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      Health-related quality of life among patients with type 2 diabetes mellitus in Eastern Province, Saudi Arabia: A cross-sectional study

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          Abstract

          Diabetes mellitus has reached epidemic levels, and it threatens the economy and health globally and Saudi Arabia in particular. The study assessed health-related quality of life using EuroQol instrument and its predictors among patients with Type 2 diabetes mellitus in Eastern Province, Saudi Arabia. A cross-sectional study was conducted among 378 patients with Type 2 diabetes mellitus from two major health centers in Eastern Province. The study showed moderate health-related quality of life, as reported by the median index score of 0.808 with more than a quarter of patients with severe-extreme health state in some or all domains. Multiple-regression models showed that male gender, high monthly income, having no diabetes-related complications and having random blood glucose level less than 200 mg/dl were prone to have a higher index score compared to the corresponding contrary groups. The study will help in guiding the development of effective intervention programs to improve diabetes-related health-related quality of life among the Saudi population.

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          Physical inactivity, gender and culture in Arab countries: a systematic assessment of the literature

          Background Physical inactivity is associated with excess weight and adverse health outcomes. We synthesize the evidence on physical inactivity and its social determinants in Arab countries, with special attention to gender and cultural context. Methods We searched MEDLINE, Popline, and SSCI for articles published between 2000 and 2016, assessing the prevalence of physical inactivity and its social determinants. We also included national survey reports on physical activity, and searched for analyses of the social context of physical activity. Results We found 172 articles meeting inclusion criteria. Standardized data are available from surveys by the World Health Organization for almost all countries, but journal articles show great variability in definitions, measurements and methodology. Prevalence of inactivity among adults and children/adolescents is high across countries, and is higher among women. Some determinants of physical inactivity in the region (age, gender, low education) are shared with other regions, but specific aspects of the cultural context of the region seem particularly discouraging of physical activity. We draw on social science studies to gain insights into why this is so. Conclusions Physical inactivity among Arab adults and children/adolescents is high. Studies using harmonized approaches, rigorous analytic techniques and a deeper examination of context are needed to design appropriate interventions. Electronic supplementary material The online version of this article (10.1186/s12889-018-5472-z) contains supplementary material, which is available to authorized users.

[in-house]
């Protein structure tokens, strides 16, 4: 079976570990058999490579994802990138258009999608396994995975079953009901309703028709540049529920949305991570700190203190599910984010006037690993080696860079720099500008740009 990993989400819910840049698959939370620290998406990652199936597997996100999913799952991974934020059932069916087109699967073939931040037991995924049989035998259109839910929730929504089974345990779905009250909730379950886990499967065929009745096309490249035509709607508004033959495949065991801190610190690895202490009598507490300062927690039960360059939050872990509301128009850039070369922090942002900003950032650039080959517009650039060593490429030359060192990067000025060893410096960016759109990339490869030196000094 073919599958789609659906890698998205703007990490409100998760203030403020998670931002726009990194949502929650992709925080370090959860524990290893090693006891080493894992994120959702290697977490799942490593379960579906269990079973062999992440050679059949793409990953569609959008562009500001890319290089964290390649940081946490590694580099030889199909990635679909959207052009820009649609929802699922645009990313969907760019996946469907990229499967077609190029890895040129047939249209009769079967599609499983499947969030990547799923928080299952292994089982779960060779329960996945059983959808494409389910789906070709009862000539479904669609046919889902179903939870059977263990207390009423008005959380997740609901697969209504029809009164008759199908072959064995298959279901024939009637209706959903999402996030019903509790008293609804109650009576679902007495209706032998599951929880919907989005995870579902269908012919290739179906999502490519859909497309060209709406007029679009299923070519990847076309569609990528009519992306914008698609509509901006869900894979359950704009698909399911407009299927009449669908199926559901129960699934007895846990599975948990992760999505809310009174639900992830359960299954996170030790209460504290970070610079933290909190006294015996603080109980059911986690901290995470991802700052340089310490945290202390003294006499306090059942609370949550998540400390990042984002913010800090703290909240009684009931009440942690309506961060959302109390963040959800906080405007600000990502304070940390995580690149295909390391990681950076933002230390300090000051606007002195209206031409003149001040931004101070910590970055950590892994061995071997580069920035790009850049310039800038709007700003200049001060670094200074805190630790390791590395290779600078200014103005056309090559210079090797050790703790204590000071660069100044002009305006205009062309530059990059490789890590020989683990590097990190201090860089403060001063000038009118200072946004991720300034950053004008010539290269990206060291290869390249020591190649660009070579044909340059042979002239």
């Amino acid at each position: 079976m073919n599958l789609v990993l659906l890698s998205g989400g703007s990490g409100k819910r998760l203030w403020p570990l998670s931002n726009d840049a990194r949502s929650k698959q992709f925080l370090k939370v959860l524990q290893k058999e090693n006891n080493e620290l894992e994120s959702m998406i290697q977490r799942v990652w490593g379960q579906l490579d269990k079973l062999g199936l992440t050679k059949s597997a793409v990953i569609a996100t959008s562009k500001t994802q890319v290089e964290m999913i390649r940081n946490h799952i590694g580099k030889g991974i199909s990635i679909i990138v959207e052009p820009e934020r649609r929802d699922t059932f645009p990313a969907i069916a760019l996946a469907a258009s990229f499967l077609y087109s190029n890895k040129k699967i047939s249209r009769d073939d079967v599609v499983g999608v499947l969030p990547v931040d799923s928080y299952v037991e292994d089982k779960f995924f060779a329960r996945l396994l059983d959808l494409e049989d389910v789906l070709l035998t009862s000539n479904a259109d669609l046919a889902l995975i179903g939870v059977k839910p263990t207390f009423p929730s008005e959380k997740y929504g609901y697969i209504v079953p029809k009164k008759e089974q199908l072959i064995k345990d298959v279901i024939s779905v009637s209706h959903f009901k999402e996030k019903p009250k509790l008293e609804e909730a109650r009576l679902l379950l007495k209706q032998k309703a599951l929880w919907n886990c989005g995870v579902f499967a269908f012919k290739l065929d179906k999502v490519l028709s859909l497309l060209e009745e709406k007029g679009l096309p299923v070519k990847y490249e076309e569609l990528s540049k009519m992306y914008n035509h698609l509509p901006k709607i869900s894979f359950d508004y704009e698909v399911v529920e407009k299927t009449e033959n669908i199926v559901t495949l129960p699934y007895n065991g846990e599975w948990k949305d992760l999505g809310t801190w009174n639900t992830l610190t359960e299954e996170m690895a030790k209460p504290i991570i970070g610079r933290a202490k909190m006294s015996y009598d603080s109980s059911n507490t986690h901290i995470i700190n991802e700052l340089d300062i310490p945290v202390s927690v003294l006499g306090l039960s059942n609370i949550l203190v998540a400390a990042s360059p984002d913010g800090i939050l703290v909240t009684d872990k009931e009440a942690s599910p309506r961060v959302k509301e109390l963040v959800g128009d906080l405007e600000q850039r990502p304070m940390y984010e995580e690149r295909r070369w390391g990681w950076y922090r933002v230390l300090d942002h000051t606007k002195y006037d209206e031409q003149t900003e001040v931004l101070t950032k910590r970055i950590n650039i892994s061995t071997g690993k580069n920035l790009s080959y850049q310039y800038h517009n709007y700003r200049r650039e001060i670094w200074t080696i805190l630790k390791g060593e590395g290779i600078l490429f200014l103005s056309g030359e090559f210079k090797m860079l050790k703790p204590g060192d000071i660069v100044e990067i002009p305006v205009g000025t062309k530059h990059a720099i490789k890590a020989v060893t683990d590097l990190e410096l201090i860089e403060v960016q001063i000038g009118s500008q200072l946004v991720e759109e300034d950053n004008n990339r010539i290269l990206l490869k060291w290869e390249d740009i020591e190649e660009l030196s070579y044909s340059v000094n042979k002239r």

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            Type 2 Diabetes Mellitus in Saudi Arabia: Major Challenges and Possible Solutions.

            The World Health Organization has ranked Saudi Arabia as having the second highest rate of diabetes in the Middle East (7th highest in the world) with an estimated population of 7 million living with diabetes and more than 3 million with pre-diabetes. This presents a pressing public health problem. Several challenges in diabetes management need to be tackled in Saudi Arabia, including the growing prevalence (chiefly among children and young adults), micro-and macrovascular complications, lifestyle changes, late diagnosis, poor awareness and high treatment costs. Over the last two decades, the Saudi population saw an increase in the expenses in healthcare and treatment of diabetes by more than 500%. In 2014, the health care budget was 180 billion (Saudi Riyal) of which 17 billion was spent on all Saudis, with an approximate 25 billion on the entire Saudi diabetic population. This implies that the direct expense of diabetes is costing Saudi Arabia around 13.9% of the total health expenditure. Therefore, unless a comprehensive epidemic control program/ multidisciplinary approach is stringently enforced, the diabetes mellitus burden on Saudi Arabia will probably increase to very serious levels. It is crucial to implement improved health and health-related quality of life of to those with diabetes, thus minimizing the social and personal expenses for diabetes care in Saudi Arabia. In this study we discuss the significant and major threats posed by diabetes mellitus to the Saudi population and recommend essential possible solutions to delay/ prevent this formidable issue.
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              Health-related quality of life and socioeconomic status: inequalities among adults with a chronic disease